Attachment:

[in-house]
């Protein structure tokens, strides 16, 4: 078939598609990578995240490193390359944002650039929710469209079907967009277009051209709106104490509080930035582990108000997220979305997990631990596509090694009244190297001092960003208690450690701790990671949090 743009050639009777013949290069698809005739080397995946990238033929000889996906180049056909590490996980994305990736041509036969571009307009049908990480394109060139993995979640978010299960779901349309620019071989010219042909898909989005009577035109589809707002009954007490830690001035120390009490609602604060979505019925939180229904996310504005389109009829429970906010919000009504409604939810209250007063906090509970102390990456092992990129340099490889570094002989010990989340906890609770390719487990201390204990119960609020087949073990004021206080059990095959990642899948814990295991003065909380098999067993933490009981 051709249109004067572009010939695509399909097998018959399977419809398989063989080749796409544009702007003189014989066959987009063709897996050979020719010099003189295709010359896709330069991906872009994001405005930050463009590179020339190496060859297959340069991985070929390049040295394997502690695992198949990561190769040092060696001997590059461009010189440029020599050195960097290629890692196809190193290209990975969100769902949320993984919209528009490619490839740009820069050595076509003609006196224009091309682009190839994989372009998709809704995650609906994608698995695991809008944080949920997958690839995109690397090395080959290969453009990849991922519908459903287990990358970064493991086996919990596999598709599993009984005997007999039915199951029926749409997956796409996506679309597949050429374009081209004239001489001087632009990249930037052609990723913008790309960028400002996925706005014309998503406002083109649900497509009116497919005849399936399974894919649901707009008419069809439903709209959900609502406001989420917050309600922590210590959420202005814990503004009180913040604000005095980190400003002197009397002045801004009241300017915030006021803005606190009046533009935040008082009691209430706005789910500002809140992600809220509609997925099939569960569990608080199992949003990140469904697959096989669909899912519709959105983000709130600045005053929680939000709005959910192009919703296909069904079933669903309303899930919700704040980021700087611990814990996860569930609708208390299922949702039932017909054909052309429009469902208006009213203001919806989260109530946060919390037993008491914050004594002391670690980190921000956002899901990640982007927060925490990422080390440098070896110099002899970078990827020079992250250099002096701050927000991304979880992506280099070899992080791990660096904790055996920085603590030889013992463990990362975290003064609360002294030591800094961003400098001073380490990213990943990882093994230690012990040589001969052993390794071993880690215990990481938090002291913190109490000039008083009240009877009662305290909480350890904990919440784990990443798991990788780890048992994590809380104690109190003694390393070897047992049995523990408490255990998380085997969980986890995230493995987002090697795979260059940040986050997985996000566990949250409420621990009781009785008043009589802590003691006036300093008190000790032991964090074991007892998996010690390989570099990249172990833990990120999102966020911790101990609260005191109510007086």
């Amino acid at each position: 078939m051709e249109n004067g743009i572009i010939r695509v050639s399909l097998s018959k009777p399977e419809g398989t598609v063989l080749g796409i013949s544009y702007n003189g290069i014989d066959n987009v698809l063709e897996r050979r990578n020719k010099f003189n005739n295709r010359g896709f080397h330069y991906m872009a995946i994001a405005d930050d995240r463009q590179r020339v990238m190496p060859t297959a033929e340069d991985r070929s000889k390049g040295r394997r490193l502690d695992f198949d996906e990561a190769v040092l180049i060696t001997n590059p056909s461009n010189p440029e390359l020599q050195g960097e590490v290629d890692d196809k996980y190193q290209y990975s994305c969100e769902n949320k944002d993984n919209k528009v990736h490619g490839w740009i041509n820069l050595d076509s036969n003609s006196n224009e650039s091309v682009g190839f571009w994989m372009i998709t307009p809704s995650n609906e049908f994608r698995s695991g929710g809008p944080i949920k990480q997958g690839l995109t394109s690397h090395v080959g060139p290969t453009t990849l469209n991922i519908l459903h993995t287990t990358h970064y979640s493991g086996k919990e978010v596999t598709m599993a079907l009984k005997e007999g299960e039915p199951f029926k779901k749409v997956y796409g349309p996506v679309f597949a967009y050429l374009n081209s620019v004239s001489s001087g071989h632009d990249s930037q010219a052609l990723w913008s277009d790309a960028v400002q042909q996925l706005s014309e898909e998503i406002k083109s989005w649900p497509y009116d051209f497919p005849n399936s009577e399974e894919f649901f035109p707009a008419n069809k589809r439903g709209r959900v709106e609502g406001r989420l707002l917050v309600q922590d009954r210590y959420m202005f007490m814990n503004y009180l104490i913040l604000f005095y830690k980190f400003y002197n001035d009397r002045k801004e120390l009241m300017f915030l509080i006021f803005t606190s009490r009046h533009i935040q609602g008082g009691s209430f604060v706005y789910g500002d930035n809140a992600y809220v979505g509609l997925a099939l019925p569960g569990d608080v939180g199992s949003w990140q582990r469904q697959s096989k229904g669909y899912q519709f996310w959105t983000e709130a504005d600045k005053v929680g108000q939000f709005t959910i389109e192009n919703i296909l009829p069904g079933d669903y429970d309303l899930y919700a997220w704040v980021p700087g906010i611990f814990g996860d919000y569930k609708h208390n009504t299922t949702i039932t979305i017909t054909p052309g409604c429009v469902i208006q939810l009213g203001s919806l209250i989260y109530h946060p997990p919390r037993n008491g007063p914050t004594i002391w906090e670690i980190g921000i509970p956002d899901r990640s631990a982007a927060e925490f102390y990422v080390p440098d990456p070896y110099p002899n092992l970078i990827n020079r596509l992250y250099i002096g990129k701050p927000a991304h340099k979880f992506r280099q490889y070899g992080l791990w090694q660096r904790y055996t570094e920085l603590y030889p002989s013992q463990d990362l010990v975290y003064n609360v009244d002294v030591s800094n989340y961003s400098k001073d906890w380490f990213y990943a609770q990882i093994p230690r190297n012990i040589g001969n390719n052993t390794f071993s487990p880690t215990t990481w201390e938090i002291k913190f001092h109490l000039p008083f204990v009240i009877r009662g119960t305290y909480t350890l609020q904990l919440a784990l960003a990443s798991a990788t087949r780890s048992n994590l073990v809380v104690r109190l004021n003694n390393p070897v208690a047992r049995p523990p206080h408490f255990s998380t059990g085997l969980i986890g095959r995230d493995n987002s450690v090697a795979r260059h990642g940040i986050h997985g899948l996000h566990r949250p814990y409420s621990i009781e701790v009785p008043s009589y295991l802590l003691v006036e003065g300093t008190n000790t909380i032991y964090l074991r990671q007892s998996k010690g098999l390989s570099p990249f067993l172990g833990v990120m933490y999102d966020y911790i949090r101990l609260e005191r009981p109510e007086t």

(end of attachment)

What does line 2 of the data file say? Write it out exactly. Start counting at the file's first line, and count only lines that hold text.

């Protein structure tokens, strides 16, 4: 078939598609990578995240490193390359944002650039929710469209079907967009277009051209709106104490509080930035582990108000997220979305997990631990596509090694009244190297001092960003208690450690701790990671949090 743009050639009777013949290069698809005739080397995946990238033929000889996906180049056909590490996980994305990736041509036969571009307009049908990480394109060139993995979640978010299960779901349309620019071989010219042909898909989005009577035109589809707002009954007490830690001035120390009490609602604060979505019925939180229904996310504005389109009829429970906010919000009504409604939810209250007063906090509970102390990456092992990129340099490889570094002989010990989340906890609770390719487990201390204990119960609020087949073990004021206080059990095959990642899948814990295991003065909380098999067993933490009981 051709249109004067572009010939695509399909097998018959399977419809398989063989080749796409544009702007003189014989066959987009063709897996050979020719010099003189295709010359896709330069991906872009994001405005930050463009590179020339190496060859297959340069991985070929390049040295394997502690695992198949990561190769040092060696001997590059461009010189440029020599050195960097290629890692196809190193290209990975969100769902949320993984919209528009490619490839740009820069050595076509003609006196224009091309682009190839994989372009998709809704995650609906994608698995695991809008944080949920997958690839995109690397090395080959290969453009990849991922519908459903287990990358970064493991086996919990596999598709599993009984005997007999039915199951029926749409997956796409996506679309597949050429374009081209004239001489001087632009990249930037052609990723913008790309960028400002996925706005014309998503406002083109649900497509009116497919005849399936399974894919649901707009008419069809439903709209959900609502406001989420917050309600922590210590959420202005814990503004009180913040604000005095980190400003002197009397002045801004009241300017915030006021803005606190009046533009935040008082009691209430706005789910500002809140992600809220509609997925099939569960569990608080199992949003990140469904697959096989669909899912519709959105983000709130600045005053929680939000709005959910192009919703296909069904079933669903309303899930919700704040980021700087611990814990996860569930609708208390299922949702039932017909054909052309429009469902208006009213203001919806989260109530946060919390037993008491914050004594002391670690980190921000956002899901990640982007927060925490990422080390440098070896110099002899970078990827020079992250250099002096701050927000991304979880992506280099070899992080791990660096904790055996920085603590030889013992463990990362975290003064609360002294030591800094961003400098001073380490990213990943990882093994230690012990040589001969052993390794071993880690215990990481938090002291913190109490000039008083009240009877009662305290909480350890904990919440784990990443798991990788780890048992994590809380104690109190003694390393070897047992049995523990408490255990998380085997969980986890995230493995987002090697795979260059940040986050997985996000566990949250409420621990009781009785008043009589802590003691006036300093008190000790032991964090074991007892998996010690390989570099990249172990833990990120999102966020911790101990609260005191109510007086």